Is MSG Gluten-Free?

And Do Some People React to It?

Is MSG gluten-free?. Brian Leatart/Getty Images

You've probably heard of MSG (and most likely have eaten it in a variety of restaurant and processed foods). But you may not be sure exactly what it is ... and whether or not it actually fits into your gluten-free diet. This MSG primer should help.

MSG stands for monosodium glutamate. But what in the world is monosodium glutamate?

The "sodium" part of it probably tipped you off that it might be a form of salt (yes, it is). Meanwhile, the "glutamate" part may scare anyone with celiac disease or non-celiac gluten sensitivity who knows they must avoid the protein "gluten."

But just because it sounds like "gluten" doesn't mean glutamate necessarily is related to that dangerous (for us, anyway) protein found in the grains wheat, barley, and rye. These days, it's mostly not.

What Exactly Is MSG?

Glutamate (also known as glutamic acid) is one of the 23 amino acids that are the building blocks of protein. Our bodies actually manufacture glutamate, which is used to help transmit messages between our nerve cells.

To make MSG, you take one molecule of sodium and bind it to one molecule of glutamate. Voila! Monosodium glutamate, or MSG.

Decades ago, in the early days of MSG production, manufacturers isolated glutamate from wheat gluten — which happens to be a protein source extremely high in glutamate. So yes, back then MSG was closely related to gluten (and impurities in manufacturing could have rendered the resulting MSG unsafe on the gluten-free diet).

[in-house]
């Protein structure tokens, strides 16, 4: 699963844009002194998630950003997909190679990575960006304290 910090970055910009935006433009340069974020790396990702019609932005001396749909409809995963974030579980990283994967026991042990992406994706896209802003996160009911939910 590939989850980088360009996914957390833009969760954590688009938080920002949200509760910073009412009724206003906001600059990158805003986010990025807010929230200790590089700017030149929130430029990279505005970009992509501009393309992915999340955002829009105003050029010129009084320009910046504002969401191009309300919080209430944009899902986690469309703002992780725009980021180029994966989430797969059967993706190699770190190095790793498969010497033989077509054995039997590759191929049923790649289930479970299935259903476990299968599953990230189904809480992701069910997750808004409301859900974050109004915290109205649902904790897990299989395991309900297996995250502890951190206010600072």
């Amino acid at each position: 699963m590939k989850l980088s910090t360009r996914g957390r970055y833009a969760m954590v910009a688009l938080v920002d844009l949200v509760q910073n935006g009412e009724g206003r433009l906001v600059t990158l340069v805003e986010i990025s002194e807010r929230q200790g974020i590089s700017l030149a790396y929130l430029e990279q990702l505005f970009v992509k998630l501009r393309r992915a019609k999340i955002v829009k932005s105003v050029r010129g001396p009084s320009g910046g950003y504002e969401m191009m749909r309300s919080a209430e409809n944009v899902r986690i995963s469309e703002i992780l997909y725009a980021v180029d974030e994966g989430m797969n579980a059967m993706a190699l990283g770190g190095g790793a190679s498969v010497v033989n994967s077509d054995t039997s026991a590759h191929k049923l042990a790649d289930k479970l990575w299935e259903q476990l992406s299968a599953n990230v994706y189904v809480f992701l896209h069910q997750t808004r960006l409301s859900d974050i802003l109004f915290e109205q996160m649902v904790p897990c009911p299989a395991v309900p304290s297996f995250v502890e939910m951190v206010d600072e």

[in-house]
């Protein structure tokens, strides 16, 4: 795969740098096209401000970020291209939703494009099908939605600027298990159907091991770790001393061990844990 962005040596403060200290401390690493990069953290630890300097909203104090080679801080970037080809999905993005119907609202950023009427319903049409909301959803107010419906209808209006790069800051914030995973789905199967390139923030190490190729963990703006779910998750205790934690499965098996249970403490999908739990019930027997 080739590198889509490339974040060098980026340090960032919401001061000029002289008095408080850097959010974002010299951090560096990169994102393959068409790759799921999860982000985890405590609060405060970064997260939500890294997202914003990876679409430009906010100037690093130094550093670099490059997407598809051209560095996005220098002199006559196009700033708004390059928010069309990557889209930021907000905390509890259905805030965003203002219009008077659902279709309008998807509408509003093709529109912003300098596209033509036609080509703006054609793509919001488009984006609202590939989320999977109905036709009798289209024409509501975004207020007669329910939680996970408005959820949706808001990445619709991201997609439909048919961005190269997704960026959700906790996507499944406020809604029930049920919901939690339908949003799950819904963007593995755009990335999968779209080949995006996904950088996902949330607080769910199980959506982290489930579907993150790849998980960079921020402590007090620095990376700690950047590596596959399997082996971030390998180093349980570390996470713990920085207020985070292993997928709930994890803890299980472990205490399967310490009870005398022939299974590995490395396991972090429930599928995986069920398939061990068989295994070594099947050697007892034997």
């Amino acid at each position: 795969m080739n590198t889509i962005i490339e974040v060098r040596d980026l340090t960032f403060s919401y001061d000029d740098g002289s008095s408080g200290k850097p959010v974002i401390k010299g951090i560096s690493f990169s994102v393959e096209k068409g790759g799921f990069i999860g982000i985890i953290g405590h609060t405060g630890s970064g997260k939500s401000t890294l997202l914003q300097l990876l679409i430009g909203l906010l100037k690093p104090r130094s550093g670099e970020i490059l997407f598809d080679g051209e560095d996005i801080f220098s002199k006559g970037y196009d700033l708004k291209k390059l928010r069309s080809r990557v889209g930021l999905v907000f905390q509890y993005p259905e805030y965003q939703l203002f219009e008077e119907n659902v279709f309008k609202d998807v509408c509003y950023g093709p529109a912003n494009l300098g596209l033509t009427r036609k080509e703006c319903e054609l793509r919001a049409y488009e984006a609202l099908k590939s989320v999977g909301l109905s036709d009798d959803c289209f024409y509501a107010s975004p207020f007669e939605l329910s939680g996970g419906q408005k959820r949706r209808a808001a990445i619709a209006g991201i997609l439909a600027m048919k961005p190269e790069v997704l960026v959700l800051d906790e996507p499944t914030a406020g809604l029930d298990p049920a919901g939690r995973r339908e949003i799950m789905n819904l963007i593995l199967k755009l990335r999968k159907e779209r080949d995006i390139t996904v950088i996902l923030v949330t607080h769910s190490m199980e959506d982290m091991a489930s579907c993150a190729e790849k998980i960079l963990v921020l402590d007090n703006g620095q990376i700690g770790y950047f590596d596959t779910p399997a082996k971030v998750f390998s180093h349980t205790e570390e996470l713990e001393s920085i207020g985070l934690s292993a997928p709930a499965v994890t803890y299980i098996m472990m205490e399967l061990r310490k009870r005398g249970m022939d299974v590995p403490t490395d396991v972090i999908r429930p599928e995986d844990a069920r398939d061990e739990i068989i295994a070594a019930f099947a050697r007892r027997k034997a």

These days, though, the glutamate used in MSG is mainly produced by fermenting sugar beets or molasses. It's also possible to create MSG in the lab directly from its component elements: carbon, hydrogen, nitrogen, sodium, and oxygen.

Under FDA rules, any MSG made from wheat and still containing wheat protein would need to be labeled as "containing wheat." Unless manufacturing was incredibly sloppy, the level of gluten in any wheat-derived MSG would fall below the legal limit of less than 20 parts per million (of course, plenty of us react to levels well below that legal limit).

Where Do You Find MSG?

MSG makes food taste good because glutamate has an affinity for the taste buds in our mouths that look for umami, which is a very pleasant savory taste. Umami is a Japanese word roughly translated as "deliciousness."

Most of us think of MSG in conjunction with Chinese restaurants, where it's frequently used as a flavor enhancer. But you may not realize that MSG is used to enhance the flavor of many processed foods you buy in the supermarket, including canned soups (yes, even gluten-free canned soups), canned vegetables, and some brands of chips (even gluten-free chips and other snacks).

MSG and free glutamate can be hidden under a variety of names, including: hydrolyzed protein, autolyzed yeast, yeast nutrient, enzymes, and any ingredient name that includes the term "glutamate."

Okay, So MSG Is 'Gluten-Free.' But Is It Bad Anyway?

Reported reactions to MSG, also known as "Chinese Restaurant Syndrome," can include headaches, flushing, weakness, anxiety, and nausea. However, the Food and Drug Administration hasn't been able to link these symptoms to MSG specifically.

In fact, studies performed to date haven't shown a clear cause-and-effect relationship between MSG and any symptoms, and most clinicians believe MSG-related symptoms affect a small number of people and are temporary.

Still, if you'd prefer to avoid MSG entirely, it's possible to do ... although it's not easy, as you'll need to avoid many processed foods and skip eating out in lots of restaurants, especially fast food places. But since that's also the prescription for avoiding as much trace gluten as possible (not to mention just eating better generally), you might wind up healthier overall as a result.

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